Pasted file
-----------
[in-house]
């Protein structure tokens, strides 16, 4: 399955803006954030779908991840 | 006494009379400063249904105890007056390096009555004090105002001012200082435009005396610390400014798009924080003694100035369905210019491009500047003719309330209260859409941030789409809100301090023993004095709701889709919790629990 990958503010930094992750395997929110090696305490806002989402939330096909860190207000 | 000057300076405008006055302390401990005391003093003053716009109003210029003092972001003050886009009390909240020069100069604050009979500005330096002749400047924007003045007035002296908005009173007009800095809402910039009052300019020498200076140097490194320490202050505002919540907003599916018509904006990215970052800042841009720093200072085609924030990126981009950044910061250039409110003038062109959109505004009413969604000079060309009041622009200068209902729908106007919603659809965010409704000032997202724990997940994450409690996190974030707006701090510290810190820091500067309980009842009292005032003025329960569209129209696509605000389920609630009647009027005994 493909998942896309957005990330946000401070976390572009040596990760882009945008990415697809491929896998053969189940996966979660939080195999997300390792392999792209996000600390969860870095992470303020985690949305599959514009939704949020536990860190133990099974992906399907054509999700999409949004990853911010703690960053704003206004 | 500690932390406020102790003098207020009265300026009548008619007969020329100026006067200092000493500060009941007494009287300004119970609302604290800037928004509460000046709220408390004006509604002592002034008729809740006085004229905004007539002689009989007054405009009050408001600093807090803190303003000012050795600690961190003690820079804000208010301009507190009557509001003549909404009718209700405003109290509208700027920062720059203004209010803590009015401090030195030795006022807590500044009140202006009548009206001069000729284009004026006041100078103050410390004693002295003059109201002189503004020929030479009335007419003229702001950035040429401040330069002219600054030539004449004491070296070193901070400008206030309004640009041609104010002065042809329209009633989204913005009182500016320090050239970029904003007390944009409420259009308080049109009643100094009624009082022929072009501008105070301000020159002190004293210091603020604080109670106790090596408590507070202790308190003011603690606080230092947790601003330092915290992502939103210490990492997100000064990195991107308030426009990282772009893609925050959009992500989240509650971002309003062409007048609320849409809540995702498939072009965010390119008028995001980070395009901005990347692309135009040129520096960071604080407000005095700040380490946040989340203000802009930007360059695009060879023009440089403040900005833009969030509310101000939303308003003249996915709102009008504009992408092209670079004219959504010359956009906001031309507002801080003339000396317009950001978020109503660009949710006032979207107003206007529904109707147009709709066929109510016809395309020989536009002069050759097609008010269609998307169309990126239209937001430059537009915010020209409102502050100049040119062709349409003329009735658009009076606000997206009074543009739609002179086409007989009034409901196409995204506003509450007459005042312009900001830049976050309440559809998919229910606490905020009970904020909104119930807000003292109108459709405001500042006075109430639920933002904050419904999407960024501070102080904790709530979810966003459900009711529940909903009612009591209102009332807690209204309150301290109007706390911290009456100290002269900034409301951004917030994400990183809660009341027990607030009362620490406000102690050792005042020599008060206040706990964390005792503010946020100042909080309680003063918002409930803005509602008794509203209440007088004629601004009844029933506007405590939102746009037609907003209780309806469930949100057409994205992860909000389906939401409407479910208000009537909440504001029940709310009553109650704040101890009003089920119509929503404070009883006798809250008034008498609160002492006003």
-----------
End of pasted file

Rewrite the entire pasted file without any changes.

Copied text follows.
[in-house]
């Protein structure tokens, strides 16, 4: 399955803006954030779908991840 | 006494009379400063249904105890007056390096009555004090105002001012200082435009005396610390400014798009924080003694100035369905210019491009500047003719309330209260859409941030789409809100301090023993004095709701889709919790629990 990958503010930094992750395997929110090696305490806002989402939330096909860190207000 | 000057300076405008006055302390401990005391003093003053716009109003210029003092972001003050886009009390909240020069100069604050009979500005330096002749400047924007003045007035002296908005009173007009800095809402910039009052300019020498200076140097490194320490202050505002919540907003599916018509904006990215970052800042841009720093200072085609924030990126981009950044910061250039409110003038062109959109505004009413969604000079060309009041622009200068209902729908106007919603659809965010409704000032997202724990997940994450409690996190974030707006701090510290810190820091500067309980009842009292005032003025329960569209129209696509605000389920609630009647009027005994 493909998942896309957005990330946000401070976390572009040596990760882009945008990415697809491929896998053969189940996966979660939080195999997300390792392999792209996000600390969860870095992470303020985690949305599959514009939704949020536990860190133990099974992906399907054509999700999409949004990853911010703690960053704003206004 | 500690932390406020102790003098207020009265300026009548008619007969020329100026006067200092000493500060009941007494009287300004119970609302604290800037928004509460000046709220408390004006509604002592002034008729809740006085004229905004007539002689009989007054405009009050408001600093807090803190303003000012050795600690961190003690820079804000208010301009507190009557509001003549909404009718209700405003109290509208700027920062720059203004209010803590009015401090030195030795006022807590500044009140202006009548009206001069000729284009004026006041100078103050410390004693002295003059109201002189503004020929030479009335007419003229702001950035040429401040330069002219600054030539004449004491070296070193901070400008206030309004640009041609104010002065042809329209009633989204913005009182500016320090050239970029904003007390944009409420259009308080049109009643100094009624009082022929072009501008105070301000020159002190004293210091603020604080109670106790090596408590507070202790308190003011603690606080230092947790601003330092915290992502939103210490990492997100000064990195991107308030426009990282772009893609925050959009992500989240509650971002309003062409007048609320849409809540995702498939072009965010390119008028995001980070395009901005990347692309135009040129520096960071604080407000005095700040380490946040989340203000802009930007360059695009060879023009440089403040900005833009969030509310101000939303308003003249996915709102009008504009992408092209670079004219959504010359956009906001031309507002801080003339000396317009950001978020109503660009949710006032979207107003206007529904109707147009709709066929109510016809395309020989536009002069050759097609008010269609998307169309990126239209937001430059537009915010020209409102502050100049040119062709349409003329009735658009009076606000997206009074543009739609002179086409007989009034409901196409995204506003509450007459005042312009900001830049976050309440559809998919229910606490905020009970904020909104119930807000003292109108459709405001500042006075109430639920933002904050419904999407960024501070102080904790709530979810966003459900009711529940909903009612009591209102009332807690209204309150301290109007706390911290009456100290002269900034409301951004917030994400990183809660009341027990607030009362620490406000102690050792005042020599008060206040706990964390005792503010946020100042909080309680003063918002409930803005509602008794509203209440007088004629601004009844029933506007405590939102746009037609907003209780309806469930949100057409994205992860909000389906939401409407479910208000009537909440504001029940709310009553109650704040101890009003089920119509929503404070009883006798809250008034008498609160002492006003």